NFL Draft season is nearly upon us. And with that comes the PFF NFL Draft Guide, which comes loaded with scouting reports and advanced data on the class' top draft prospects.
Very few draft prospects are perfect and come with a collection of pros and cons, crucial evaluation points when it comes to projecting the players to the NFL.
Here are the pros and cons for PFF's top five edge defenders.
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- The former Wolverine has explosiveness and strength throughout his frame. He dictates interactions.
- He has stupid-good agility for a man his size. His inside counters are deadly.
- He is able to sequence one move into another. He's never “done” as a pass-rusher.
- Hutchinson's length is poor for his height and below average for the position.
- He's a little herky-jerky as a pass-rusher. He doesn't always look pretty.
- The 2021 Heisman finalist is a late bloomer. He was a fringe first-rounder before his senior season.
- Thibodeaux has an unreal first step. Players who get off that fast are usually 20 pounds lighter.
- His frame is made to play edge in the NFL. He has broad shoulders and an ideal length.
- The former Oregon standout is flexible and bendy around the edge. He is also great at cornering.
- His pass-rush plan is lacking. There are some reps where there's not even a move to speak of.
- Sometimes, he can focus too intently on blockers and lose sight of ball carriers in the run game.
- Thibodeaux's timing with his hands as a pass-rusher is very inconsistent.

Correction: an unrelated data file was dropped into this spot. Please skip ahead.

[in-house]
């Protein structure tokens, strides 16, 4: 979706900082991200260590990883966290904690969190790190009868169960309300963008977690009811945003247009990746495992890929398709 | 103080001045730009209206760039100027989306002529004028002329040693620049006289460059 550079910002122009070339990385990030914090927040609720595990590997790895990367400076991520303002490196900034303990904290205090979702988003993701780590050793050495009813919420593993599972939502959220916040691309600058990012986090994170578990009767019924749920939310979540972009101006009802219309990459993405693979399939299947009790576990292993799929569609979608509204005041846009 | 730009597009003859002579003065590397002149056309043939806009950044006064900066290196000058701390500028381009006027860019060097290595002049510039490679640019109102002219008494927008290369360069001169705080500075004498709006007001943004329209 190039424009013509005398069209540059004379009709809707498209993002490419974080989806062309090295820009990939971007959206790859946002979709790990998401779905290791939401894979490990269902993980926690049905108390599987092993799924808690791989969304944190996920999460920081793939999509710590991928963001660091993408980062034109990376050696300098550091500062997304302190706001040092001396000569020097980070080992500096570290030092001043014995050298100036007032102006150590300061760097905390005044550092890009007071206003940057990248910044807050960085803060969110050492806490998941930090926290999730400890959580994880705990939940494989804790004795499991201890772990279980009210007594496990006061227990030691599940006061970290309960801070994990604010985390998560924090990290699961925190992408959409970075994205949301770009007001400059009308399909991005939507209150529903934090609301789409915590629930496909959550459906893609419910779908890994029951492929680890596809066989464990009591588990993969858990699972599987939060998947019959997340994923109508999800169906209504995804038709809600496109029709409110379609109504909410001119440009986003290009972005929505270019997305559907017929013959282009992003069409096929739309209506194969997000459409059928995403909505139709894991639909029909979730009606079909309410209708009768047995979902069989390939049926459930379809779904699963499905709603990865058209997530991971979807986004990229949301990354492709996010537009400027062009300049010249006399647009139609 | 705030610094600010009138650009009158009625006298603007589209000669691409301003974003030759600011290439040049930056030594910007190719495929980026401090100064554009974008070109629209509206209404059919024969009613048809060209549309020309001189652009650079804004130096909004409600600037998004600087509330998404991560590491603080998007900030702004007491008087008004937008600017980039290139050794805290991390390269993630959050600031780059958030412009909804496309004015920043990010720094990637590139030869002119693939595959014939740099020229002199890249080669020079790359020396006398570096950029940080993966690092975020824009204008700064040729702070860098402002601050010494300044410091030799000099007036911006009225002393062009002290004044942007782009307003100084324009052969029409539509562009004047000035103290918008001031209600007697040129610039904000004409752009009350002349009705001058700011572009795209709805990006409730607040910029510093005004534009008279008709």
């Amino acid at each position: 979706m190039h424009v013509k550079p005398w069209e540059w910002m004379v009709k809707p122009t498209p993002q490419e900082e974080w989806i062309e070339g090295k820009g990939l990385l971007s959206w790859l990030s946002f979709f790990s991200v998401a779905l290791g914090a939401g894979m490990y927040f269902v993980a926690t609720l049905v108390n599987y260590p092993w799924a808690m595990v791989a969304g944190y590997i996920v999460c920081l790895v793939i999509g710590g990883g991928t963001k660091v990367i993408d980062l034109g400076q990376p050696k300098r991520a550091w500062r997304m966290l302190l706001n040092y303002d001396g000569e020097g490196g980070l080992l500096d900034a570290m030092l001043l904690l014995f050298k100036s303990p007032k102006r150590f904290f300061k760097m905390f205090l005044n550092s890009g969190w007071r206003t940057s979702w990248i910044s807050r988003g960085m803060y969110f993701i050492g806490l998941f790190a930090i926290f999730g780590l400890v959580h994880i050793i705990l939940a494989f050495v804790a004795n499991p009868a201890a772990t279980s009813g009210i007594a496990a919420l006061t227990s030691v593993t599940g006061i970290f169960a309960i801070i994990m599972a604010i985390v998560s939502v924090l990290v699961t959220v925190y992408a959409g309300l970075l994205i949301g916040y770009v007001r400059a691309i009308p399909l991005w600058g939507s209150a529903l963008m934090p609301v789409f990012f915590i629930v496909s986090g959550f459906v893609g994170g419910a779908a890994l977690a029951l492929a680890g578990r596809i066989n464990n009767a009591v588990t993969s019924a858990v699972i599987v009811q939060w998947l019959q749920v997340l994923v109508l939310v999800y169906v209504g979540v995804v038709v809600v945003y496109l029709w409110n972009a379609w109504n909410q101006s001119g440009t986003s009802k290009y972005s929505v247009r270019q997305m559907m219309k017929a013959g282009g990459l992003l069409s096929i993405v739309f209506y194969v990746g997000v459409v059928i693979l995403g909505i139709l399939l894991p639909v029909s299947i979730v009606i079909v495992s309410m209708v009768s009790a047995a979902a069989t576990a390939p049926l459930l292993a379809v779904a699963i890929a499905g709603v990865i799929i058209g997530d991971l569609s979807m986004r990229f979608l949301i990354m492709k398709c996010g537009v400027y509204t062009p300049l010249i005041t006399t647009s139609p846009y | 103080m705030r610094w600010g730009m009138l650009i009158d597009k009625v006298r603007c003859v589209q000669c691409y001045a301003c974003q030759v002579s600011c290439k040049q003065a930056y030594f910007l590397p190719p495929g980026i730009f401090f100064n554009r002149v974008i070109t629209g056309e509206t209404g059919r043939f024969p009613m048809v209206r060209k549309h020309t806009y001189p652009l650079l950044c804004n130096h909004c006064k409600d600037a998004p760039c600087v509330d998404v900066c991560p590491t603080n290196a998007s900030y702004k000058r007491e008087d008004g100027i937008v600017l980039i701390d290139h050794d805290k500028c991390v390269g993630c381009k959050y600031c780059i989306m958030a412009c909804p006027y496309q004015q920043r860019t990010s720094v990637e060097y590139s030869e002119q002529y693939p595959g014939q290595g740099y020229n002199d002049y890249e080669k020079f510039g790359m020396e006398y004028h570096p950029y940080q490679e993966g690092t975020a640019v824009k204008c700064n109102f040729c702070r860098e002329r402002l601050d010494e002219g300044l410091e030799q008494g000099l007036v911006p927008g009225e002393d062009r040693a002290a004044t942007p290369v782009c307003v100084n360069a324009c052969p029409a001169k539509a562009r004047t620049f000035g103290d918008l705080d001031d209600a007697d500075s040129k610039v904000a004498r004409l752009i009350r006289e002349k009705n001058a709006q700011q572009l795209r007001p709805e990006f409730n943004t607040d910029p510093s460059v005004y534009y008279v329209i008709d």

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- Karlaftis has a devastating bull-rush. There is so much power through his lower half.
- His versatility is a massive plus. He can legitimately line up inside full-time.
- The former Boilermaker has a bowling-ball type frame. He has some serious thump to him.
- He can get too cute at times. He tries to be a speed rusher despite weighing 275 pounds.
- His length is below average for the position, which is not ideal for a bull-rusher.
- He can get locked up in the run game and can be sluggish to shake hands off him.
- Ojabo has the traits of a good edge rusher. His length, explosiveness and bend are all there.
- He already knows how to adjust his pass-rush plan on the fly. He doesn't just predetermine moves.
- He played football for less than five years. He grew up playing soccer in Scotland.
- He is a liability in the run game at the moment. He didn't even play run downs against Georgia.
- You can still see him thinking out there on the field. There is a lag time in his move sequencing.
- Ojabo is all speed-rush. There's no semblance of power or bullrush to his game.
- Ebiketie has active and powerful hands. He's very good at stopping tackles from getting in his frame.
- He consistently brings a pass-rush plan. He's adept at approaching angles and setting up tackles.
- There are a number of ways in his repertoire to win the edge.
- Ebiketie has a below-average get-off by NFL standards. It's not where he wins.
- He is a middling power player and doesn't show pure bull-rushing prowess.
- The former Nittany Lion is an extremely late breakout. He didn't play a full season until his fifth year.